|A B C D E F G H I J K L M N
O P Q R S T U V W X Y Z &
- w: Roger Schank, Yale University
- Minsky's frames paper has created quite a stir within AI but it is not entirely clear that any given researcher who would agree that the frames approach is correct would agree with any other researcher's conception of what exactly that meant. What is a frame anyway? [c 1] (p. 117)
- It has been apparent to researchers within the domain of natural language understanding for some time that the eventual limit to our solution of that problem would be our ability to characterize world knowledge. [c 2] In order to build a real understanding system it will be necessary to organize the knowledge that facilitates understanding. We view the process of understanding as the fitting in of new information into a previously organized view of the world. Thus we would extend our previous view of language analysis ... to the problem of understanding in general. That is, a language processor is bottom up until it gets enough information to enable it to make predictions and become top down. Input sentences ... set up expectations about what is likely to follow in the text. These expectations arise from the world knowledge that pertains to a given situation, and it is these expectations that we wish to explore here.
- We choose to call our version of frames, SCRIPTS. The concept of a script ... is a structure that is made up of slots and requirements on what can fill those slots. The structure is an interconnected whole, and what is in one slot affects what can be in another. The entire structure is a unit that describes a situation as a whole and makes sense to the user of that script, in this case the language understander. (p. 117)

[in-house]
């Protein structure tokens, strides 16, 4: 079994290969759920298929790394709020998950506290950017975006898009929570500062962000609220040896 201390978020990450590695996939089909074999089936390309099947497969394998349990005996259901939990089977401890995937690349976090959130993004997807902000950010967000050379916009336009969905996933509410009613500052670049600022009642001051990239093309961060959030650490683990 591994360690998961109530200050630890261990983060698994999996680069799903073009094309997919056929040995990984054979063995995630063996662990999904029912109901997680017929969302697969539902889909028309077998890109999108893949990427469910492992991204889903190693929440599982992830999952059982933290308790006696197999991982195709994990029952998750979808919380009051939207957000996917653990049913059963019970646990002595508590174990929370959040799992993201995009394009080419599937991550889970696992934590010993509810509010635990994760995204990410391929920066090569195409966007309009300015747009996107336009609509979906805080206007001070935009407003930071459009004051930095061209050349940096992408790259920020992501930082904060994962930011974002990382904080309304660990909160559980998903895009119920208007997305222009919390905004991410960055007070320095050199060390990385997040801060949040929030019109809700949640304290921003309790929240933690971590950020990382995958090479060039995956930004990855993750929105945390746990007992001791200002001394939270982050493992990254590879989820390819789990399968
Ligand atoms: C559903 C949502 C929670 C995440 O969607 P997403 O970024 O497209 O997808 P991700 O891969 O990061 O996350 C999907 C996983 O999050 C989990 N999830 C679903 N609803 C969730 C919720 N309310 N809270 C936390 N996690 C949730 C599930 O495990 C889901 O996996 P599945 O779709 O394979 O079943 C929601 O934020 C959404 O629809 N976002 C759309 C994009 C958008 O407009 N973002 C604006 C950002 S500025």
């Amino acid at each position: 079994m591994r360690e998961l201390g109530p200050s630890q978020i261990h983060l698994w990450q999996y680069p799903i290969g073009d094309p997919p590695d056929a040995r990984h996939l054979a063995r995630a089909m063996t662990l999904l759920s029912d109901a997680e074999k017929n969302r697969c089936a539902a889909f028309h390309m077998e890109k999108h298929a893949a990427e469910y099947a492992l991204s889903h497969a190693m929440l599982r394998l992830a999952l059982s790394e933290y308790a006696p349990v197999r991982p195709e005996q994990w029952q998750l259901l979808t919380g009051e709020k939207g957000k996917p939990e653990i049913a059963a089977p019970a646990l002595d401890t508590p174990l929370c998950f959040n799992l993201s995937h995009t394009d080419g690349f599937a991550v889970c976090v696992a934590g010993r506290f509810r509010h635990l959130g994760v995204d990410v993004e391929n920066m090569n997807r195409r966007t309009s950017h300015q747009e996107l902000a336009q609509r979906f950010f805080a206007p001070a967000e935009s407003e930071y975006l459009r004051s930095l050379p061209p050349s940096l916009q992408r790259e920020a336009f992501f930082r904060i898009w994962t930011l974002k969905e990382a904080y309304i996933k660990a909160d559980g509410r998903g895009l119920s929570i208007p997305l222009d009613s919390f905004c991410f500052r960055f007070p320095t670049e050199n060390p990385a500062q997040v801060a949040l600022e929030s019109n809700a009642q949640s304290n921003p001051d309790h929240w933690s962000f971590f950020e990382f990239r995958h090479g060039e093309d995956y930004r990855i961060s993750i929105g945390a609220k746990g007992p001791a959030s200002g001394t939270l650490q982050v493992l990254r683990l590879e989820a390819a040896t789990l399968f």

- A script is a predetermined sequence of actions that define a situation. Scripts are responsible for, and can be recognized by, the fact that they allow for references to objects within them just as if that object had been mentioned before. That is, certain objects within a script may be referenced by 'the' because the script itself has implicitly introduced them. (p. 117)
- Riesbeck, C. (1974). Computer Analysis of Natural Language in Context. Ph.D. Thesis, Computer Science Dept. Stanford Univ. Stanford CA.
- Schank, R. (1973a). "Identification of Conceptualizations Underlying Natural Language." In: Schank and Colby, eds., Computer Models of Thought and Language. San Francisco: W. H. Freeman and Company.
- Schank, R. (1973b) Causality and Reasoning. Institute for Semantic and Cognitive Studies, Technical Report 1.
- Schank, R. (1974). Understanding Paragraphs. Institute for Semantic and Cognitive Studies, Technical Report 6.
- Cited by
- Robert F. Simmons, Daniel Chester, Inferences in quantified semantic networks, Proceedings of the 5th international joint conference on Artificial intelligence, p.267-273, August 22-25, 1977, Cambridge, USA
- Robert P. Abelson, The reasoner and the inferencer don't talk much to each other, Proceedings of the 1975 workshop on Theoretical issues in natural language processing, p.3-7, June 10-13, 1975, Cambridge, Massachusetts